Designed by Team CLS, headed by award winning UK Architect Darren Chan, other members including Emily Lau (Architecture Graduate) and Jonas Sin (Netherlands Architect), the “Helios Rehab Sanctuary” innovates in application of sustainable technologies to create a new and exciting typology. Additional images and a brief description can be found after the break.
The 20th Street Offices serve as creative working studios for three design firms in Santa Monica, California. They consist of approximately 6,800 sf of studio space in a two story, plus mezzanine, building. They are located on a 7,500 square foot lot in one of the United States top ‘green’ cities. Santa Monica earned this ranking with its extensive Green Building Program and public policies. However, the prominence of sustainable initiatives in Santa Monica doesn’t end with policy; an extensive network of environmentally conscious citizens and business owners, of which the architects of the 20th Street Offices are a member, propels it forward. It is the firm’s desire, along side of its latest trajectories in architectural design and theory, to responsibly lead its fellow citizens, colleagues, and clients in green building initiatives and made no exception when designing their own offices as they pursued a LEED-NC Gold rating.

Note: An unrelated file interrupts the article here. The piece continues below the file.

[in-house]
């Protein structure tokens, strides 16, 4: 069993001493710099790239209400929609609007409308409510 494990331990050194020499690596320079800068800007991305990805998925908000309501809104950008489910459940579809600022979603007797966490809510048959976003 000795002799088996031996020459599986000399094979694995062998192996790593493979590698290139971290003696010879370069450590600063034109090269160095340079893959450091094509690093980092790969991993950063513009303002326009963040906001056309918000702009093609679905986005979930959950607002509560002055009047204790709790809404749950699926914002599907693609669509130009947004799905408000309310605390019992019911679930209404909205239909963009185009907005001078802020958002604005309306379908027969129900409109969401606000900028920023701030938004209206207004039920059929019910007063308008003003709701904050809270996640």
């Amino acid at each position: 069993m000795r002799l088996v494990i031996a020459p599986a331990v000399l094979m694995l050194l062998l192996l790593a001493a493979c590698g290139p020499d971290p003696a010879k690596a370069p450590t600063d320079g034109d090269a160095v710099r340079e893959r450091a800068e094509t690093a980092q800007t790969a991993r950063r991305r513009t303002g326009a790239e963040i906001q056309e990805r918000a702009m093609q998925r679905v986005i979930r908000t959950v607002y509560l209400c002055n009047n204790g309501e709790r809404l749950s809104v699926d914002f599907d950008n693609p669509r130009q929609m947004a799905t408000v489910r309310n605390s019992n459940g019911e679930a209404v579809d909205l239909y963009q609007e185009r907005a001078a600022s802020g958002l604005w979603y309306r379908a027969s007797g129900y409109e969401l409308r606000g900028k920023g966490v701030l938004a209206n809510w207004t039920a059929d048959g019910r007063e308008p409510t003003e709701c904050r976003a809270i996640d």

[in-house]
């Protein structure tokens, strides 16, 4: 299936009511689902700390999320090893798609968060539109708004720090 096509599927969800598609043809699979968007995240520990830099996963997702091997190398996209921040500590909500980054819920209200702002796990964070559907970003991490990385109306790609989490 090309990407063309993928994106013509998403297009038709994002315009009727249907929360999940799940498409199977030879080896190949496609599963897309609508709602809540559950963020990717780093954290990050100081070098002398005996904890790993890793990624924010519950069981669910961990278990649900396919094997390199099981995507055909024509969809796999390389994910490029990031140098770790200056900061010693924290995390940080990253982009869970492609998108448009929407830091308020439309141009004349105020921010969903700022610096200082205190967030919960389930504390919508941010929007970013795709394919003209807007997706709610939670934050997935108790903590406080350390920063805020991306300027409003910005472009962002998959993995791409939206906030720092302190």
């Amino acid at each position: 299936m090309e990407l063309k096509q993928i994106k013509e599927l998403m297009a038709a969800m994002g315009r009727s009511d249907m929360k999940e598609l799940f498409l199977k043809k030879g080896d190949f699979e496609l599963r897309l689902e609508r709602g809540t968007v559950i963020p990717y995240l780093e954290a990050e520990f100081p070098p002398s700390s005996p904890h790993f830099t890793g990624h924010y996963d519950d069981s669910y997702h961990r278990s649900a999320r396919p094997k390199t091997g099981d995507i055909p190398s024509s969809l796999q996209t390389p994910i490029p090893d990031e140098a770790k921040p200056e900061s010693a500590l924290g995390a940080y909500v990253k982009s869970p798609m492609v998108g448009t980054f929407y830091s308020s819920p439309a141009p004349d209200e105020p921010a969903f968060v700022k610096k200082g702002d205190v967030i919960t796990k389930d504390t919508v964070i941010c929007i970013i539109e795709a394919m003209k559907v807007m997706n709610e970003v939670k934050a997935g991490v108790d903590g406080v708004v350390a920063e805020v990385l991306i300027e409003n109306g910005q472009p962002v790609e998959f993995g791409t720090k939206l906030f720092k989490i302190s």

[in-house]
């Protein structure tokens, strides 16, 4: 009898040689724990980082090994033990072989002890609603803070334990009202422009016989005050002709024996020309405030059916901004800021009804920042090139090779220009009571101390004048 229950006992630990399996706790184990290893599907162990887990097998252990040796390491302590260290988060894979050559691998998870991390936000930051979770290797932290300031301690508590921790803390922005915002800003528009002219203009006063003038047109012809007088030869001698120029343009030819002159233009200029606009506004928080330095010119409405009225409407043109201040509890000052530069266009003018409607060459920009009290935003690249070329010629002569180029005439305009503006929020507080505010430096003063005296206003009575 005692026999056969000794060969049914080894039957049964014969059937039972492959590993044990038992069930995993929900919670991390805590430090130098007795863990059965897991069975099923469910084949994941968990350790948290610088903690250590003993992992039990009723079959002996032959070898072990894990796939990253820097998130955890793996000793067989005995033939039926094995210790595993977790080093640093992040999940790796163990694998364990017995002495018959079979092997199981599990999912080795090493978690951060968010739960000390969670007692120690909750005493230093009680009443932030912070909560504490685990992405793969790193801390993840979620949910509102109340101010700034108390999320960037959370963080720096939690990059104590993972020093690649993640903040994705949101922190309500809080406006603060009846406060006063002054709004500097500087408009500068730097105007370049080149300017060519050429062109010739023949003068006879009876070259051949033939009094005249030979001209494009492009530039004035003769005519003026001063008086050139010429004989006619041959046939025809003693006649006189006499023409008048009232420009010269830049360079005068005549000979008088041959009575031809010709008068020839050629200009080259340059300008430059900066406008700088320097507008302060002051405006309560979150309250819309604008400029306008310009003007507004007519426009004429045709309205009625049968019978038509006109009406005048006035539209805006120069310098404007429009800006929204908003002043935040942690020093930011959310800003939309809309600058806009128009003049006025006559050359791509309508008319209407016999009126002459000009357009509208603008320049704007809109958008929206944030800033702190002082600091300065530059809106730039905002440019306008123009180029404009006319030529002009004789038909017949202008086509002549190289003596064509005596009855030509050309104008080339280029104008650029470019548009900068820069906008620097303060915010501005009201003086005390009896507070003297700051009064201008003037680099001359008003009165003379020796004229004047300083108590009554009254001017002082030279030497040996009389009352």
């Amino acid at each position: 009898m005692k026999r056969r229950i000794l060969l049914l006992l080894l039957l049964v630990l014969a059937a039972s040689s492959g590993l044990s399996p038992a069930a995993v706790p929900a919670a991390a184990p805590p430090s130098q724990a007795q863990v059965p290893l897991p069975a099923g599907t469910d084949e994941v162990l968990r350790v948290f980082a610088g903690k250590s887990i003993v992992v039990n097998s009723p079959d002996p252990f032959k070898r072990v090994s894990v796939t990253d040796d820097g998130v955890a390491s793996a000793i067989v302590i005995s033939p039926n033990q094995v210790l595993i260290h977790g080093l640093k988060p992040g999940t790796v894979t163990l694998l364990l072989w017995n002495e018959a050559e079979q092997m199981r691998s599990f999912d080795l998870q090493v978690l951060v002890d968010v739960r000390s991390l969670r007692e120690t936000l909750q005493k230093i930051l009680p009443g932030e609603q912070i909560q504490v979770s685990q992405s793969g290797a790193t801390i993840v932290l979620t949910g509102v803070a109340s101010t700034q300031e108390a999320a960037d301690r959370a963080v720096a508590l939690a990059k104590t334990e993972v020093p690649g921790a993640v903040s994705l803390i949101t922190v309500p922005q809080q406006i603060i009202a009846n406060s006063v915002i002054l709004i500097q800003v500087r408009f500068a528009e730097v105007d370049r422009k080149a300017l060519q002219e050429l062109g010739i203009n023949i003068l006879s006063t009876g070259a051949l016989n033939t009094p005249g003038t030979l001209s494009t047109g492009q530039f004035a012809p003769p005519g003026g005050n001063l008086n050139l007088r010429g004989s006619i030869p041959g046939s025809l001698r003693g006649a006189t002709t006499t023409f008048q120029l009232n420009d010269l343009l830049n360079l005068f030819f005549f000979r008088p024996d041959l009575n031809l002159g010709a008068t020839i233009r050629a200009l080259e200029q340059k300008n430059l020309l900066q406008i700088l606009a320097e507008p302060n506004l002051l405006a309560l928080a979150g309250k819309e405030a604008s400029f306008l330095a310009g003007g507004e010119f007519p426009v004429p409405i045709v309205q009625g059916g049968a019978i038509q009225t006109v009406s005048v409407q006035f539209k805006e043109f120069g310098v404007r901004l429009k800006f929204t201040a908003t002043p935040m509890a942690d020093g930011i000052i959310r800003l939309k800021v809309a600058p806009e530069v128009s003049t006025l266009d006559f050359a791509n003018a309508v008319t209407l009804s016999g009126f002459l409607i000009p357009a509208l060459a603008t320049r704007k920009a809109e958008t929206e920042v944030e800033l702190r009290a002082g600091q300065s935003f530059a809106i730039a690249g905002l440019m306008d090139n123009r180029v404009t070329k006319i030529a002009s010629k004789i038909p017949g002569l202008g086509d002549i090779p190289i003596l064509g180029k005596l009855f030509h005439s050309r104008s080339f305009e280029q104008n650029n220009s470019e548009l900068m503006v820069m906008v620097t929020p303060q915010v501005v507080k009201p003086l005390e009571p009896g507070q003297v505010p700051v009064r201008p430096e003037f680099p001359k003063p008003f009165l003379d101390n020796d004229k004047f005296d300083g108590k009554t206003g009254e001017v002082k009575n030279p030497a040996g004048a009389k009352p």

Los Angeles is the personification of our suburban nation, and this archetype is both celebrated and condemned for how it has shaped our society. It is now 55 years after the Federal Highway Act changed our national landscape, and 50 years after the dismantling of Pacific Electric Railway changed our metropolis. Once deemed the city of the future, LA is on the precipice of a new epoch. A sea change in demographics, cultural allegiances, and lifestyles are beginning to shift our collective decisions in terms of the way we will live, work, play and travel. Like our predecessors, what grand decisions can we make right now to construct our shared future?